Burger King Corp. v. Agad

Citation911 F. Supp. 1499
Decision Date29 September 1995
Docket NumberNo. 95-007-CIV.,95-007-CIV.
PartiesBURGER KING CORPORATION, Plaintiff, v. Idrees S. AGAD and Mohammad Iqbal Balagamwala, Defendants.
CourtU.S. District Court — Southern District of Florida

Howard Wolfson, Norman Leon, Whitman, Breed, Abbott & Morgan, New York City, Francisco R. Angones, Angones, Hunter, McClure, Lynch & Williams, P.A., Miami, FL, for plaintiff.

Robert Zarco, Zarco & Associates, Miami, FL, for defendants.

FINDINGS OF FACT AND CONCLUSIONS OF LAW

KEHOE, Senior District Judge.

This matter came before the Court upon the request of Plaintiff Burger King Corporation (hereinafter "BKC") for a permanent injunction enjoining the unauthorized operation of Burger King Restaurant No. 171 and use of BKC's registered trademarks and attendant service marks by Defendants Idrees S. Agad and Mohammad Iqbal Balagamwala. Having considered the file generally, the memoranda submitted by the parties and the evidence introduced at the preliminary and final permanent injunction hearings held in this matter the Court hereupon ENTERS the following findings of fact and conclusions.

FINDINGS OF FACT
A. The Parties

1. BKC is incorporated under the laws of the State of Florida and maintains its principal place of business in Miami, Florida, and is engaged in the business of operating a national and world-wide system of company-owned and franchised "Burger King" restaurants.

2. Defendants Idrees S. Agad and Mohammad Iqbal Balagamwala are citizens and residents of the state of Georgia.

3. BKC and the Defendants are parties to certain agreements discussed below.

B. The BKC Marks

4. To identify the source, origin and sponsorship of "Burger King" restaurants, products and services, BKC employs and causes to be advertised throughout the United States various trademarks and service marks, collectively referred to herein as the "BKC Marks."1 (The registrations of the BKC Marks are currently in full force and effect.)

5. Eleven of the twelve BKC Marks were registered over five years ago and, therefore, are now incontestable pursuant to Title 15, United States Code, Section 1065.

6. BKC and its franchisees have spent considerable sums of money advertising and promoting BKC's restaurants, services and products.2 As a result of the expenditures and efforts by BKC and its franchisees, valuable "good will" has been developed for the BKC Marks and for the restaurants, products and services which bear the Marks and thus identify BKC as their sponsor or source.

C. The Defendants' Franchise and Lease/Sublease Agreements With BKC For Restaurant 171 Have Expired By Their Own Terms

7. The Defendants were the franchisees of Burger King Restaurant No. 171, which is located at 2425 Peachtree Road, N.E., Atlanta, Georgia ("Restaurant 171"). On May 17, 1979, they entered into a Franchise Agreement with BKC for that restaurant. Paragraph 1 of the Addendum to the Franchise Agreement provides that the Agreement "shall expire on December 30, 1994, ... and that the Defendants accept this license with the full and complete understanding that the license expires on December 30, 1994, with no promise or assurance of renewal or the granting of a new license at expiration." Thus, by its own terms, the Franchise Agreement for Restaurant 171, and the Defendants' limited license to use BKC's Marks in connection with the operation of that restaurant, expired on December 30, 1994.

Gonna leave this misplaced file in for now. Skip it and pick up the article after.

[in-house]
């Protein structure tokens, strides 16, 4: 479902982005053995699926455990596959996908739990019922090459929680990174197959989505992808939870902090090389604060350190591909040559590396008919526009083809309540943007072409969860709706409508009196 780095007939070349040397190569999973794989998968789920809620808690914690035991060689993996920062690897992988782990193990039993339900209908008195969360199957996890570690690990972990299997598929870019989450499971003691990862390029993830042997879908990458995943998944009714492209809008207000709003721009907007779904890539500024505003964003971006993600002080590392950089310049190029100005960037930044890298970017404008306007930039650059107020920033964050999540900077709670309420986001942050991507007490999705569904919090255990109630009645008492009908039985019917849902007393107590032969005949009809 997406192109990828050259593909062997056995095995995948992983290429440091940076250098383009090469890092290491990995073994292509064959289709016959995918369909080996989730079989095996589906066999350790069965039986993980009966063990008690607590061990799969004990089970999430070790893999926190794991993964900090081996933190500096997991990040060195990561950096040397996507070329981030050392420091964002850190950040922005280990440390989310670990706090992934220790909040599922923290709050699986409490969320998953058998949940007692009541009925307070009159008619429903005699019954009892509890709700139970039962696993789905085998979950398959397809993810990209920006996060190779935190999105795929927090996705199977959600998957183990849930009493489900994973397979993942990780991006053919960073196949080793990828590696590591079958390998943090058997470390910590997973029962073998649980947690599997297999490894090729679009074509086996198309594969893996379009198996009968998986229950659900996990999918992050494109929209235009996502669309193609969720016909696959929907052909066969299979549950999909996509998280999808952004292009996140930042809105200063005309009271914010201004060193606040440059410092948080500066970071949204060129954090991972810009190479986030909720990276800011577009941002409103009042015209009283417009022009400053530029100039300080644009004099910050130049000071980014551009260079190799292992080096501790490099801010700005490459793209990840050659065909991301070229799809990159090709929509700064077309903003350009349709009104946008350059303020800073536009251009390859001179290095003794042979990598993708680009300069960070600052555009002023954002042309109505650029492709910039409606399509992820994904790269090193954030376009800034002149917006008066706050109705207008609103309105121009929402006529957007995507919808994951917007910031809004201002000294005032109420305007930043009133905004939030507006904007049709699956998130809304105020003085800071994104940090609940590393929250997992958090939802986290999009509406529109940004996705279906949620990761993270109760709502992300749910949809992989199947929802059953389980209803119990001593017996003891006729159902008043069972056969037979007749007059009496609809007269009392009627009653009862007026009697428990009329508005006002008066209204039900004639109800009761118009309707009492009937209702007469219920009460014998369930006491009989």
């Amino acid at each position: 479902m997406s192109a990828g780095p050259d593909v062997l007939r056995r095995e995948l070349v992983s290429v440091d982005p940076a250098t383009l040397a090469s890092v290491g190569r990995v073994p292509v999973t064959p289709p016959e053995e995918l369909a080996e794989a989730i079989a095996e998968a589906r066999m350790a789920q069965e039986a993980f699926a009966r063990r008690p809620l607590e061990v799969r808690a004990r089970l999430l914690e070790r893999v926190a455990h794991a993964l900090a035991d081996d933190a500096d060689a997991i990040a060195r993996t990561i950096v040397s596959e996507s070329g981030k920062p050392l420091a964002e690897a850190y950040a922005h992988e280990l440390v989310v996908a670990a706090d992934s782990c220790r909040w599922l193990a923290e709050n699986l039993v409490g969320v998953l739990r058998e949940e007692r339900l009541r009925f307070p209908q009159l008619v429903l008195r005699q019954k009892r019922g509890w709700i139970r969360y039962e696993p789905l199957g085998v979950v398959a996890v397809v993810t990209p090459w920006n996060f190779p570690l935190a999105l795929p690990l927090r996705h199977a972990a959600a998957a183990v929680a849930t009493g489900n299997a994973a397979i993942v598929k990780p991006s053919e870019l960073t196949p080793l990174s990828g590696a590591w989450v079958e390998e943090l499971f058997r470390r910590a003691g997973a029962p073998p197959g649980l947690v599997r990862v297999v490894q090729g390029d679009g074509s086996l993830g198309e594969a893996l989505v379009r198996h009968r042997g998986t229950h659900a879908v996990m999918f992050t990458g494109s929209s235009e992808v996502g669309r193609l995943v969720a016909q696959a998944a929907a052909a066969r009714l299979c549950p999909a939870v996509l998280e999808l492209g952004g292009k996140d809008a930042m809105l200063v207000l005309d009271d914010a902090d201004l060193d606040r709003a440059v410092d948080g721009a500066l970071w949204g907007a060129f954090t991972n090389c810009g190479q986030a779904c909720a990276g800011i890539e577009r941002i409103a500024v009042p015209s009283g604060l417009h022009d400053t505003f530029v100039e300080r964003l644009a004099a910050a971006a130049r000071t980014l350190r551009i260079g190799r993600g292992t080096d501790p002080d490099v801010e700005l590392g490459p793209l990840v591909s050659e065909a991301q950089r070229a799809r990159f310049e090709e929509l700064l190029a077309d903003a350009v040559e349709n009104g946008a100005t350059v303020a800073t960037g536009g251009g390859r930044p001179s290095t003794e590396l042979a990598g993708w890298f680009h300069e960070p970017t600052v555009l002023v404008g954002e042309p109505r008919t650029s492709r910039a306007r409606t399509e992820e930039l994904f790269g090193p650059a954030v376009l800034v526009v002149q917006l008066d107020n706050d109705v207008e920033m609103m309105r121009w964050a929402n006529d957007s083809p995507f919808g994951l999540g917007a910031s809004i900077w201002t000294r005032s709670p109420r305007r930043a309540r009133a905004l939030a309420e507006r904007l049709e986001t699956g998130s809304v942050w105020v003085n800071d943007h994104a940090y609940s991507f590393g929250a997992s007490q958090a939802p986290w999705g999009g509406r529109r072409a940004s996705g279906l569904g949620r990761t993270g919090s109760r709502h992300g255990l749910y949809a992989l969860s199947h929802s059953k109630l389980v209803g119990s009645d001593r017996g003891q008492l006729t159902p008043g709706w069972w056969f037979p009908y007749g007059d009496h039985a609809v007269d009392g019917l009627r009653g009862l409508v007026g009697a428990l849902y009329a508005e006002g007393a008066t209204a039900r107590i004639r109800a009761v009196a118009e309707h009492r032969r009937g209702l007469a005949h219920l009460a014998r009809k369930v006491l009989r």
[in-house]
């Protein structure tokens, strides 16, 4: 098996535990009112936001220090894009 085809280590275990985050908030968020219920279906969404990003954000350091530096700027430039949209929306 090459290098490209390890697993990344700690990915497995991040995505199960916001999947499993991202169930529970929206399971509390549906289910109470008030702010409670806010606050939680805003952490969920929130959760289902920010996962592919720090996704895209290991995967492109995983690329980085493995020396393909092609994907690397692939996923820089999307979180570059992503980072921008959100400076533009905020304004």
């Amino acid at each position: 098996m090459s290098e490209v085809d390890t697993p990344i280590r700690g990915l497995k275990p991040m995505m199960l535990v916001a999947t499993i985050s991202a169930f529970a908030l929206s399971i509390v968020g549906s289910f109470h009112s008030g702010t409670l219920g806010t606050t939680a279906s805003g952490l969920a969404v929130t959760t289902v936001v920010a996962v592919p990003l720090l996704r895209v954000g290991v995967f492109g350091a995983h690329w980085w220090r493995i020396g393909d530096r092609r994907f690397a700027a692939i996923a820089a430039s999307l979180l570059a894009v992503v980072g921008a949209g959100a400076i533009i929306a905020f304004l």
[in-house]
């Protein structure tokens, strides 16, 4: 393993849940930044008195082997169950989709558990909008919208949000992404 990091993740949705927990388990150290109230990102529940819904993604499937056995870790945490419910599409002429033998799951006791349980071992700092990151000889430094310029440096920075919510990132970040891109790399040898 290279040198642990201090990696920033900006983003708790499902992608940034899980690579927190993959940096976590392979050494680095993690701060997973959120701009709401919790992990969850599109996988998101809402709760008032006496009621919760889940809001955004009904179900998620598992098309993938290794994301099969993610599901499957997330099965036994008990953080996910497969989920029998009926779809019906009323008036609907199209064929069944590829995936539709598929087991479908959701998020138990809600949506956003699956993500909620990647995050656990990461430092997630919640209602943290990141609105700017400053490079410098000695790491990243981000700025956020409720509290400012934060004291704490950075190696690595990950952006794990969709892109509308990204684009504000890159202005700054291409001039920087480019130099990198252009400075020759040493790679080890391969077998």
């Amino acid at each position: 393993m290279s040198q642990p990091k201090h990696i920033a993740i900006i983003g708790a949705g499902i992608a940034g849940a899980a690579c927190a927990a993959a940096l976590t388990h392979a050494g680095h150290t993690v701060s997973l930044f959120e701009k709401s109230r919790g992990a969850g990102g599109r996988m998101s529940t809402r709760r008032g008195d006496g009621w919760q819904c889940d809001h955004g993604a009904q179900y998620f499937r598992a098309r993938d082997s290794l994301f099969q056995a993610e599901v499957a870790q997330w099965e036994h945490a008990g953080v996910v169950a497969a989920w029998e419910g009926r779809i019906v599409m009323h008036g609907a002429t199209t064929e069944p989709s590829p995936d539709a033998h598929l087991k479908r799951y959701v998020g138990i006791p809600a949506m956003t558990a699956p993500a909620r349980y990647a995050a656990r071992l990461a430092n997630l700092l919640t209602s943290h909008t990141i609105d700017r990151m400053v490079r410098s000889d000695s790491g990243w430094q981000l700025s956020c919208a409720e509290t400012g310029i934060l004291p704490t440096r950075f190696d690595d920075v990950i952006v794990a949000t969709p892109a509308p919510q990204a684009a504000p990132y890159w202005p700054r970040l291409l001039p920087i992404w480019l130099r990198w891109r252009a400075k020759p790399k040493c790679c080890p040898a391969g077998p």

8. BKC also subleases to the Defendants the property underlying Restaurant 171, pursuant to a Sublease Agreement dated May 17, 1979, Paragraph 2.1 of which provides that the Sublease "shall commence on May 18, 1979 ... and shall expire on December 30, 1994...." There is no provision for renewal in the Sublease.

9. The Defendants' Franchise and Sublease Agreements for Restaurant 171 expired by their own terms on December 30, 1994.

10. Section 16.B. of Defendants' Franchise Agreement specifically provides that:

(1) Upon termination or expiration of this Agreement, FRANCHISEE's right to use the Burger King Marks and the Burger King System shall terminate. FRANCHISEE shall not thereafter identify himself as a Burger King franchisee or publicly identify himself as a former Burger King franchisee or use any of BKC's trade secrets, operating procedures, promotional materials, Marks or any mark confusingly similar.
* * * * * *
(3) If the parties do not enter into a successor Franchise Agreement, FRANCHISEE agrees to immediately upon termination or expiration of this Agreement, make such removals or changes in signs and the building as BKC shall request, so as to effectively distinguish the premises from its former appearance and from any other Burger King Restaurant....

11. Similarly, Section 8.3 of their Lease/Sublease Agreement provides that:

In the event of cancellation or termination of this Lease either by operation of law or otherwise, or in the event Lessor gives notice to Lessee to vacate the premises pursuant to a default of this Lease, Lessee agrees to immediately peacefully surrender the premises to Lessor ... emphasis added